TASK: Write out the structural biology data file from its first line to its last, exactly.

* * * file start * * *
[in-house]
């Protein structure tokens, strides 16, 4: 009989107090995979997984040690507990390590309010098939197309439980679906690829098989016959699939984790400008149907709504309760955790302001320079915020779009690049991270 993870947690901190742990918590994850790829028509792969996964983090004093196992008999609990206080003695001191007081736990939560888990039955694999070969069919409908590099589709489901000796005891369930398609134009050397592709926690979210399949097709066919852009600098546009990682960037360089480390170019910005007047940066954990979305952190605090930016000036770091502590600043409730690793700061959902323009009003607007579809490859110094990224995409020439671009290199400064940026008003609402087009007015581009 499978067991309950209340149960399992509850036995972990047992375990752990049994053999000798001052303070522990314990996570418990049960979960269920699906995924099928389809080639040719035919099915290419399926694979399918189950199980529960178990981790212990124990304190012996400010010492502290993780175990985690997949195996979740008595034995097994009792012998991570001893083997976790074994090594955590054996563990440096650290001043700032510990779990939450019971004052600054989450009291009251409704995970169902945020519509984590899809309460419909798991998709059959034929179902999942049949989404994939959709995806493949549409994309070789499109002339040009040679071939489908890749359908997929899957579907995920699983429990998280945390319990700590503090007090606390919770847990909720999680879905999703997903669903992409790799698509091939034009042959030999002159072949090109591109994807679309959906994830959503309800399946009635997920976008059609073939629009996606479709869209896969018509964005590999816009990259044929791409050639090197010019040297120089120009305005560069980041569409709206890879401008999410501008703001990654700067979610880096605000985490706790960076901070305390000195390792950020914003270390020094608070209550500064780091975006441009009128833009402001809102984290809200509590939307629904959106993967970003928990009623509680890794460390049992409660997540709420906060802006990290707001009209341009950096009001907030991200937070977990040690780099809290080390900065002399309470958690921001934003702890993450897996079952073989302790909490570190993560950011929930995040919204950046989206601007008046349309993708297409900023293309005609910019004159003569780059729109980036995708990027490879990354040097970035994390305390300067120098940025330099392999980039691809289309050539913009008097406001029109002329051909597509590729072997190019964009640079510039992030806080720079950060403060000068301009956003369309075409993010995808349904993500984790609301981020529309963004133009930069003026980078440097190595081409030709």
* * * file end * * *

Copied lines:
[in-house]
């Protein structure tokens, strides 16, 4: 009989107090995979997984040690507990390590309010098939197309439980679906690829098989016959699939984790400008149907709504309760955790302001320079915020779009690049991270 993870947690901190742990918590994850790829028509792969996964983090004093196992008999609990206080003695001191007081736990939560888990039955694999070969069919409908590099589709489901000796005891369930398609134009050397592709926690979210399949097709066919852009600098546009990682960037360089480390170019910005007047940066954990979305952190605090930016000036770091502590600043409730690793700061959902323009009003607007579809490859110094990224995409020439671009290199400064940026008003609402087009007015581009 499978067991309950209340149960399992509850036995972990047992375990752990049994053999000798001052303070522990314990996570418990049960979960269920699906995924099928389809080639040719035919099915290419399926694979399918189950199980529960178990981790212990124990304190012996400010010492502290993780175990985690997949195996979740008595034995097994009792012998991570001893083997976790074994090594955590054996563990440096650290001043700032510990779990939450019971004052600054989450009291009251409704995970169902945020519509984590899809309460419909798991998709059959034929179902999942049949989404994939959709995806493949549409994309070789499109002339040009040679071939489908890749359908997929899957579907995920699983429990998280945390319990700590503090007090606390919770847990909720999680879905999703997903669903992409790799698509091939034009042959030999002159072949090109591109994807679309959906994830959503309800399946009635997920976008059609073939629009996606479709869209896969018509964005590999816009990259044929791409050639090197010019040297120089120009305005560069980041569409709206890879401008999410501008703001990654700067979610880096605000985490706790960076901070305390000195390792950020914003270390020094608070209550500064780091975006441009009128833009402001809102984290809200509590939307629904959106993967970003928990009623509680890794460390049992409660997540709420906060802006990290707001009209341009950096009001907030991200937070977990040690780099809290080390900065002399309470958690921001934003702890993450897996079952073989302790909490570190993560950011929930995040919204950046989206601007008046349309993708297409900023293309005609910019004159003569780059729109980036995708990027490879990354040097970035994390305390300067120098940025330099392999980039691809289309050539913009008097406001029109002329051909597509590729072997190019964009640079510039992030806080720079950060403060000068301009956003369309075409993010995808349904993500984790609301981020529309963004133009930069003026980078440097190595081409030709």